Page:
So please, don’t say that you’ve failed. In life there is no real failure; there is only the mysterious movement of energy in the present, the unceasing, ever-flowing Tao. Alan Watts said that life ought not be regarded as a journey with a serious end, that may be achieved or not, but should rather be seen as “a musical thing – you were supposed to sing and dance while the music was playing.”
So sing and dance! (Okay, not literally, in your case. 😉) Celebrate your life! Remember the joy you’ve had, and treasure each moment remaining. And if it comes time to end it, do so with all the grace and good humor you can muster. Gather your loved ones together, wish them well, and wave to them as you pass into the great beyond. Dying, as you know better than me, is hard; but death itself, I am certain, is a return to limitless connection, by which I mean limitless joy.
You said that [your son] Aidan would be devastated by your passing. You may of course be right. But it seems to me there is one last gift you can give him, one last lesson you can impart: how to die well.
Life, after all, is a gift. It comes to us free of charge, no strings attached. Each moment, each sensation, each memory, is a blessing. What better, then, than to pass on that gift, to communicate this same spirit of gratitude to those who will follow you?
We have been given many such blessings. I want to end this letter with two, both, as it happens, involving riding in a car with you. The first was in Hawaii, when I was twenty-three or twenty-four and you were twenty-two or so. We were driving back from Kona side, from kayaking at Kealakekua Bay, and the sun had set. Lindsey and I were in the front seat, and you were with Naoko [a Japanese girl staying with us at the time] in the back, asleep or nearly so, with her head on your shoulder. And as we rode along the curving road through the jungle valleys near Hilo, like a car in a dream, Leonard Cohen was playing on the stereo, singing his sad gentle songs:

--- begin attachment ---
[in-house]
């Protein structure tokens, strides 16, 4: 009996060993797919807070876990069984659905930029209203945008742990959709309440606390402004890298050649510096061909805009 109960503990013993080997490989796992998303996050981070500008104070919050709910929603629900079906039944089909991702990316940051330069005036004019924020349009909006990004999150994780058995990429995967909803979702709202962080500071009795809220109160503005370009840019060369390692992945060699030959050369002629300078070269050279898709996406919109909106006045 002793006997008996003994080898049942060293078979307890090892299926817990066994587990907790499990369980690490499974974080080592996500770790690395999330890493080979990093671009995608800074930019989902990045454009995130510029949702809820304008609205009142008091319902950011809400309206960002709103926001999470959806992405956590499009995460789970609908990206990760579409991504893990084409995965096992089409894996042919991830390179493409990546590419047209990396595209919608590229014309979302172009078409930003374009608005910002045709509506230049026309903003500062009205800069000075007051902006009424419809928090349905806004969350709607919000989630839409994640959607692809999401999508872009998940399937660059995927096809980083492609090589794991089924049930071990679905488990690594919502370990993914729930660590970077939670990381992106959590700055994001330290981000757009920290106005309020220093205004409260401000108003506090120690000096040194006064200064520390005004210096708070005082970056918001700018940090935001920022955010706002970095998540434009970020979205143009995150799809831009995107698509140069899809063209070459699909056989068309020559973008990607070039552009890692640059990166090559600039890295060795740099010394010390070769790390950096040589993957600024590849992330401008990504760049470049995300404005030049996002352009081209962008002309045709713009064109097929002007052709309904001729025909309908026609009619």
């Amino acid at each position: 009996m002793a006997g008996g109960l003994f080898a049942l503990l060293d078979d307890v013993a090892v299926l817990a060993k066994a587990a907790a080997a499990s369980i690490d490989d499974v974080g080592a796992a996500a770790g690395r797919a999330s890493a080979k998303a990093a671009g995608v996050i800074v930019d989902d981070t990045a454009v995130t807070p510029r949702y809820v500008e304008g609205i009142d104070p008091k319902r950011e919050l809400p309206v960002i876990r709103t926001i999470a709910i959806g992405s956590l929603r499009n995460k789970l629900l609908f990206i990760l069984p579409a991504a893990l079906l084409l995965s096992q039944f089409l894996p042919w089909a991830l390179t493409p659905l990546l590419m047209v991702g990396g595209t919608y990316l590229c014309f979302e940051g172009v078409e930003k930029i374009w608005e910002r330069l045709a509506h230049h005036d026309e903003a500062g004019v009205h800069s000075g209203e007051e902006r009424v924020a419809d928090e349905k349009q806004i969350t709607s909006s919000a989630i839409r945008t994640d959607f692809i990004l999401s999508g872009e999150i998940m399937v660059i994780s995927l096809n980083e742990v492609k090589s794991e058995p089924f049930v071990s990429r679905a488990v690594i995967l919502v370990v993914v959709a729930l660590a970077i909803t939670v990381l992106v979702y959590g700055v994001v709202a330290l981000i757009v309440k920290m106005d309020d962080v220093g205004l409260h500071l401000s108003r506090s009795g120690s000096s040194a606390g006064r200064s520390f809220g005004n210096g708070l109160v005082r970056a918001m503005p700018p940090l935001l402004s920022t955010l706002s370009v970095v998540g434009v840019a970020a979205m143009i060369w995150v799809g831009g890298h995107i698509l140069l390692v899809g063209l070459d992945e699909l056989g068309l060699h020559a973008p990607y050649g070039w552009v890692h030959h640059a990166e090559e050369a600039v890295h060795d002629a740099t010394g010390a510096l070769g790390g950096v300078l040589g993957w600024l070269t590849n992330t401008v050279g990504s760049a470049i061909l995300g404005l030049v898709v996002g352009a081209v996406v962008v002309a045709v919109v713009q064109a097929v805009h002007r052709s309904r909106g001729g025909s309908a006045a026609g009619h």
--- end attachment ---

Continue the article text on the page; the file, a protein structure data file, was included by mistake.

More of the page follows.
Who by fire, who by water
Who in the sunshine, who in the night time
Who by high ordeal, who by common trial
Who in your merry, merry month of May,
Who by very slow decay,
And who shall I say is calling?
The second was more recent, when I visited you in Langley. You drove me to the airport in your convertible, your right hand (though already withering from the ALS) moving the stick shift swiftly through the gears. As we crossed over the Port Mann Bridge, the sun breaking through the clouds and the wind streaming in our hair, I knew very well that this would be the last time I would ride with my brother like this. And it occurred to me then that likewise it was the last time you would ride with me; that your life and my life were, in that brilliant moment, one. Tears streamed down my cheeks behind my sunglasses, though perhaps you didn’t notice; tears are streaming down my cheeks now.
With the greatest love, your brother,